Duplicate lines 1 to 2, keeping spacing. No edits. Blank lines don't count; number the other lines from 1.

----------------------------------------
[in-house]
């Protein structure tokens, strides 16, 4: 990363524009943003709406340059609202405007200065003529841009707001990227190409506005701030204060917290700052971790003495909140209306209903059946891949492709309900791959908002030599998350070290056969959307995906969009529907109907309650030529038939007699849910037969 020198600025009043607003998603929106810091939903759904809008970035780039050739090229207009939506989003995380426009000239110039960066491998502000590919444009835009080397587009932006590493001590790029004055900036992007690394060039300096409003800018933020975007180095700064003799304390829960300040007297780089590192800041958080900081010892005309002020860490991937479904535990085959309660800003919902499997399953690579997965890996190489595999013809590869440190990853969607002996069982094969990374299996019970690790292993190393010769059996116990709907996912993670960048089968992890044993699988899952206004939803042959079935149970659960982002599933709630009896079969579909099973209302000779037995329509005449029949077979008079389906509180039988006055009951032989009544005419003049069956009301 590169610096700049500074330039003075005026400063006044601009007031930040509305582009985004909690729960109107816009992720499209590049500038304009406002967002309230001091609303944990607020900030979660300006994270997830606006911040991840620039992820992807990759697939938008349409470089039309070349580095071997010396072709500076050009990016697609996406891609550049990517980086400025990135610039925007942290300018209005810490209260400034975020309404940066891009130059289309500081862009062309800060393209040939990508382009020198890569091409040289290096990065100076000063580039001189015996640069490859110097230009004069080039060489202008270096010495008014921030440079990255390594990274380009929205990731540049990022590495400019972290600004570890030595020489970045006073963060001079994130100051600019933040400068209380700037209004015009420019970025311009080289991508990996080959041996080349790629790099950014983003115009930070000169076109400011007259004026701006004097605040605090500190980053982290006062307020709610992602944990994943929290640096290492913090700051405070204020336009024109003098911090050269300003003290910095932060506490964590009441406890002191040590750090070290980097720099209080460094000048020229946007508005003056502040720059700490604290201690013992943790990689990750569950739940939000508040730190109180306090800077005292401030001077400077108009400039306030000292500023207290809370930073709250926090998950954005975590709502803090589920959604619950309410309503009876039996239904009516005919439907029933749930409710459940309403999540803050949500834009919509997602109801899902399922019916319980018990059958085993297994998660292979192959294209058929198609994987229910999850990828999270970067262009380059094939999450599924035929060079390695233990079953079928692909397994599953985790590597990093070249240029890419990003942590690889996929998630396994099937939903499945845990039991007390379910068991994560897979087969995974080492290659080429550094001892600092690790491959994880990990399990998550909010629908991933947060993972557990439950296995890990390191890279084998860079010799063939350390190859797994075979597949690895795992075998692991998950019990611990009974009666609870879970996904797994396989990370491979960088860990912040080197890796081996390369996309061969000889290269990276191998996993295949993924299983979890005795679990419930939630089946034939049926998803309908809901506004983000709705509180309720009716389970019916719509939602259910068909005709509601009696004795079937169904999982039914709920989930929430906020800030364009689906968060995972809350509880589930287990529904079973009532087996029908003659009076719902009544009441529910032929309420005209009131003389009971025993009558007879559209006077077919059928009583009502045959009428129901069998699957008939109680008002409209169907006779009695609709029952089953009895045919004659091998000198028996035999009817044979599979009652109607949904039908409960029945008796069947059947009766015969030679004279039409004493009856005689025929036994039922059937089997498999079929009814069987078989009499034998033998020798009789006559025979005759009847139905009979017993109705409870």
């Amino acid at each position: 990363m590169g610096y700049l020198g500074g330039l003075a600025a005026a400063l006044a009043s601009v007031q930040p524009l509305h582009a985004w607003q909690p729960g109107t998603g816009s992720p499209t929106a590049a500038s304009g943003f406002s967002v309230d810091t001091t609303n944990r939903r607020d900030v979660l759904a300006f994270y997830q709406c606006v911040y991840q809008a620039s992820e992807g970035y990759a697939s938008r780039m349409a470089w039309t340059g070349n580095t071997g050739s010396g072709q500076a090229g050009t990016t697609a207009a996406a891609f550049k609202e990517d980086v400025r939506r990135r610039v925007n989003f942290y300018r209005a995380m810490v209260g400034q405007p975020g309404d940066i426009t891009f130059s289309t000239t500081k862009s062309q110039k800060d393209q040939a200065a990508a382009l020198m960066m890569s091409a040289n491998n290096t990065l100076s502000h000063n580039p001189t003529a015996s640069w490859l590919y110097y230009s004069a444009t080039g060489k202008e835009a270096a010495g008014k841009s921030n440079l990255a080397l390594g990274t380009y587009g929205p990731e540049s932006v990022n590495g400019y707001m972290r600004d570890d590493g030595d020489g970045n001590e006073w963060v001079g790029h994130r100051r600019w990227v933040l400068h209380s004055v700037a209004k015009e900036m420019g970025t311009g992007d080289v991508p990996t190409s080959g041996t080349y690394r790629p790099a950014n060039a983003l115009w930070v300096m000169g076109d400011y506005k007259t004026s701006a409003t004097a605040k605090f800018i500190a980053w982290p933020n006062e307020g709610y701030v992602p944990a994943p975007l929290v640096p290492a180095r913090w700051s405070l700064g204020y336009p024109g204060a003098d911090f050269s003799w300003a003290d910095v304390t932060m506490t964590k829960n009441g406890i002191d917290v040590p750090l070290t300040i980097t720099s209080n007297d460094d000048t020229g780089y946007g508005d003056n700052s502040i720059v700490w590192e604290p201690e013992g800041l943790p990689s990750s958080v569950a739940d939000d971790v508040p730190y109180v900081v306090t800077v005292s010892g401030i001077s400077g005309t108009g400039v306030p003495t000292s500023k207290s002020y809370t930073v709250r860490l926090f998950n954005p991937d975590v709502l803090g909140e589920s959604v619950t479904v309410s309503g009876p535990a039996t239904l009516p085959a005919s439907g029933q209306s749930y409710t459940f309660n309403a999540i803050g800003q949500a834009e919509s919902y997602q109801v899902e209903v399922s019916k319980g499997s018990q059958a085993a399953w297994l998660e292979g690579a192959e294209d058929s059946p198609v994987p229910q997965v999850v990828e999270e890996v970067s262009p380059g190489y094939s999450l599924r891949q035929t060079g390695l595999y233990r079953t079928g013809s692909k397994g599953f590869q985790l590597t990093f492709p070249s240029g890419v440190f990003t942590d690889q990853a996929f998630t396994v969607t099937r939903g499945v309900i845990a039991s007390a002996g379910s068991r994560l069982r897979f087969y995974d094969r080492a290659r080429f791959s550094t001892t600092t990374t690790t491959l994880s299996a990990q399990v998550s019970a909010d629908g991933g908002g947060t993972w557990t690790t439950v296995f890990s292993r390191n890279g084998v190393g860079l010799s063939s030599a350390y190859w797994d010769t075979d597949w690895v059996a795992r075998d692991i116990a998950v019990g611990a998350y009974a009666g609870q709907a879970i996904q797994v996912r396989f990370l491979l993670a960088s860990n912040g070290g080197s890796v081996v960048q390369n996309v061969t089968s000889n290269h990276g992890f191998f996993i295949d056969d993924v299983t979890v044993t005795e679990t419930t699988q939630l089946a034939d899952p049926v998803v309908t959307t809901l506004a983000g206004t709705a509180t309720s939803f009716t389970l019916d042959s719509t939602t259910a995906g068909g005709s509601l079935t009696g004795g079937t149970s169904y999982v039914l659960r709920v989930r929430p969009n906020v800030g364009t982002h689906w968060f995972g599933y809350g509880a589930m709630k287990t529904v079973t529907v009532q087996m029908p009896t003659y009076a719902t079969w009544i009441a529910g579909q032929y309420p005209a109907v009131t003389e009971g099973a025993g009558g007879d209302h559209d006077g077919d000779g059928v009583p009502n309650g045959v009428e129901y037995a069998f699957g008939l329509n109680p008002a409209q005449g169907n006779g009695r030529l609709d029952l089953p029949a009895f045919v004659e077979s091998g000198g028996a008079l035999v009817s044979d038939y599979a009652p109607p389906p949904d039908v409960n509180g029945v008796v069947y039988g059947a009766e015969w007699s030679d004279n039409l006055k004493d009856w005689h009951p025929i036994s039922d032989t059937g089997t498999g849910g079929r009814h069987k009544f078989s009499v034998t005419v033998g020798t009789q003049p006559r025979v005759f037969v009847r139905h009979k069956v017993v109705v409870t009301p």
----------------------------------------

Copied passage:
[in-house]
């Protein structure tokens, strides 16, 4: 990363524009943003709406340059609202405007200065003529841009707001990227190409506005701030204060917290700052971790003495909140209306209903059946891949492709309900791959908002030599998350070290056969959307995906969009529907109907309650030529038939007699849910037969 020198600025009043607003998603929106810091939903759904809008970035780039050739090229207009939506989003995380426009000239110039960066491998502000590919444009835009080397587009932006590493001590790029004055900036992007690394060039300096409003800018933020975007180095700064003799304390829960300040007297780089590192800041958080900081010892005309002020860490991937479904535990085959309660800003919902499997399953690579997965890996190489595999013809590869440190990853969607002996069982094969990374299996019970690790292993190393010769059996116990709907996912993670960048089968992890044993699988899952206004939803042959079935149970659960982002599933709630009896079969579909099973209302000779037995329509005449029949077979008079389906509180039988006055009951032989009544005419003049069956009301 590169610096700049500074330039003075005026400063006044601009007031930040509305582009985004909690729960109107816009992720499209590049500038304009406002967002309230001091609303944990607020900030979660300006994270997830606006911040991840620039992820992807990759697939938008349409470089039309070349580095071997010396072709500076050009990016697609996406891609550049990517980086400025990135610039925007942290300018209005810490209260400034975020309404940066891009130059289309500081862009062309800060393209040939990508382009020198890569091409040289290096990065100076000063580039001189015996640069490859110097230009004069080039060489202008270096010495008014921030440079990255390594990274380009929205990731540049990022590495400019972290600004570890030595020489970045006073963060001079994130100051600019933040400068209380700037209004015009420019970025311009080289991508990996080959041996080349790629790099950014983003115009930070000169076109400011007259004026701006004097605040605090500190980053982290006062307020709610992602944990994943929290640096290492913090700051405070204020336009024109003098911090050269300003003290910095932060506490964590009441406890002191040590750090070290980097720099209080460094000048020229946007508005003056502040720059700490604290201690013992943790990689990750569950739940939000508040730190109180306090800077005292401030001077400077108009400039306030000292500023207290809370930073709250926090998950954005975590709502803090589920959604619950309410309503009876039996239904009516005919439907029933749930409710459940309403999540803050949500834009919509997602109801899902399922019916319980018990059958085993297994998660292979192959294209058929198609994987229910999850990828999270970067262009380059094939999450599924035929060079390695233990079953079928692909397994599953985790590597990093070249240029890419990003942590690889996929998630396994099937939903499945845990039991007390379910068991994560897979087969995974080492290659080429550094001892600092690790491959994880990990399990998550909010629908991933947060993972557990439950296995890990390191890279084998860079010799063939350390190859797994075979597949690895795992075998692991998950019990611990009974009666609870879970996904797994396989990370491979960088860990912040080197890796081996390369996309061969000889290269990276191998996993295949993924299983979890005795679990419930939630089946034939049926998803309908809901506004983000709705509180309720009716389970019916719509939602259910068909005709509601009696004795079937169904999982039914709920989930929430906020800030364009689906968060995972809350509880589930287990529904079973009532087996029908003659009076719902009544009441529910032929309420005209009131003389009971025993009558007879559209006077077919059928009583009502045959009428129901069998699957008939109680008002409209169907006779009695609709029952089953009895045919004659091998000198028996035999009817044979599979009652109607949904039908409960029945008796069947059947009766015969030679004279039409004493009856005689025929036994039922059937089997498999079929009814069987078989009499034998033998020798009789006559025979005759009847139905009979017993109705409870």